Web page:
Computer Graphics and Visualization Lab
Department of Computer Science at Purdue University

General Pinhole Camera

We introduce the general pinhole camera (GPC), defined by a center of projection (i.e. the pinhole), an image plane, and a set of sampling locations in the image plane. We demonstrate the advantages of the GPC in the contexts of remote visualization, of focus plus context visualization, and of extreme antialiasing, which benefit from the GPC sampling flexibility. For remote visualization we describe a GPC that allows zooming-in at the client without the need for transferring additional data from the server. For focus plus context visualization we describe a GPC with multiple regions of interest with sampling rate continuity to the surrounding areas. For extreme antialiasing we describe a GPC variant that allows supersampling locally with a very high number of color samples per output pixel (e.g. 1024x), supersampling levels that are out of reach for conventional approaches that supersample the entire image. The GPC supports many types of data, including surface geometry, volumetric, and image data, as well as many rendering modes, including highly view-dependent effects such as volume rendering. Finally GPC visualization is efficient—GPC images are rendered and resampled with the help of graphics hardware at interactive rates.
Remote Visualization
We propose to improve interactivity in remote visualization by transferring GPC images instead of conventional PPC images. The idea is to reuse a GPC image at the local site to compute several high-quality output frames, without the need of any additional data from the remote site. The GPC is designed to produce images with a sampling rate higher at the center and lower at the periphery. The resulting image has size and coherence similar to those of a PPC image, thus the transfer costs are comparable. At the local site the GPC image is resampled into a conventional PPC output frame at interactive rates. The higher sampling rate at the GPC image center allows the user to zoom in with little quality loss. Once the output frame sampling rate exceeds that provided by the GPC image, a new GPC image is requested and transferred from the remote site. The GPC also has a larger field of view than the output frame, which allows the user to rotate the view direction without the need of transferring new images. Like the PPC, the GPC is a pinhole so a GPC reference image cannot accurately support viewpoint translation due to occlusions. However, the approximate translation support provided is sufficient to allow the user to select a novel viewpoint for which a new GPC image is rendered and transferred.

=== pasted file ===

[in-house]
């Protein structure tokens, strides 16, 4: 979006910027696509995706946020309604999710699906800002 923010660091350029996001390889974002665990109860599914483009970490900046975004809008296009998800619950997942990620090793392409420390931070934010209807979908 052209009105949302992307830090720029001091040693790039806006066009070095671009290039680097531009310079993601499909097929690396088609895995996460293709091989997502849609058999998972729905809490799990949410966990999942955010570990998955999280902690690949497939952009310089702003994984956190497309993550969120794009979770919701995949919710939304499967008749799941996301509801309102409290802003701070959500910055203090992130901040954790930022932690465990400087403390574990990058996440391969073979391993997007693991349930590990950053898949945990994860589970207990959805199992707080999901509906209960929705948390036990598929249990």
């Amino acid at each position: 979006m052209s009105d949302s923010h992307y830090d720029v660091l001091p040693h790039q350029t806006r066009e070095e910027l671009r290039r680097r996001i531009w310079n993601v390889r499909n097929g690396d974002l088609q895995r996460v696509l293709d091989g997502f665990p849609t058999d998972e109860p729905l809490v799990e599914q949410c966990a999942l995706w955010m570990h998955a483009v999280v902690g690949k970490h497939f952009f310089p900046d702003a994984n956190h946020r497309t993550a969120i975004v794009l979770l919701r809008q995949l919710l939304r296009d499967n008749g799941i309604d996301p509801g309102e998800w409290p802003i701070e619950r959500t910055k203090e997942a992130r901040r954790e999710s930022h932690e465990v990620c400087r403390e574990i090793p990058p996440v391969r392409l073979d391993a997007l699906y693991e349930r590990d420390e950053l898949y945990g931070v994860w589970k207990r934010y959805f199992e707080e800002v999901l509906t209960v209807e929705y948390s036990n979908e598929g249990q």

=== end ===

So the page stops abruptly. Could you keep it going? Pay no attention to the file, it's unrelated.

(Top) Conventional planar pinhole camera (PPC) reference image and two output frames resampled from it and (bottom) general pinhole camera (GPC) reference image and corresponding frames. The GPC image has a higher sampling rate at the center which produces higher quality frames when zooming in.
Focus Plus Context Visualization
The second context in which the GPC infrastructure pays dividends is focus plus context visualization. Many methods have been developed in visualization and computer-human interaction that capitalize on the perceptual advantages of visualizing a region of interest in detail (i.e. focus) while keeping it seamlessly integrated into the surrounding area (i.e. context). The GPC naturally supports higher sampling rates for one or several focus regions. We describe a GPC variant suitable for focus plus context visualization with advantages that include sampling rate continuity from focus region to surrounding context, distortion free focus regions, efficiency, and support for many types of data.
GPC-based focus-plus-context visualization of DNA molecule. The GPC image has two focus regions with 3x and 6x magnification factors, respectively.
eXtreme Antialiasing
The GPC proves to be a powerful tool in a third context—antialiasing. As the acuity of measuring instruments and the sophistication of simulations increase, visualization will face the increasing challenge of alleviating mismatches between output image resolution and dataset resolution. Antialiasing techniques can prevent the disturbing visual artifacts that occur when the dataset resolution exceeds the output image resolution. Antialiasing for image data is a solved problem. Antialiasing for 3-D data is more challenging, requiring the computation of multiple color samples for each output pixel. When the resolution mismatch is severe, the required supersampling factor is large, making conventional full-frame antialiasing prohibitively expensive. A possible approach is to address the resolution mismatch offline by precomputing lower levels of detail (LoDs), which is challenging and delays the visualization of real-time datasets.
GPC-based 361x extreme antialiasing (left) and conventional hardware supported 16x antialiasing (right). Images are also shown magnified at 400% for illustration purposes.

projects/general_pinhole_camera.txt · Last modified: 2010/02/22 15:03 by rosenpa
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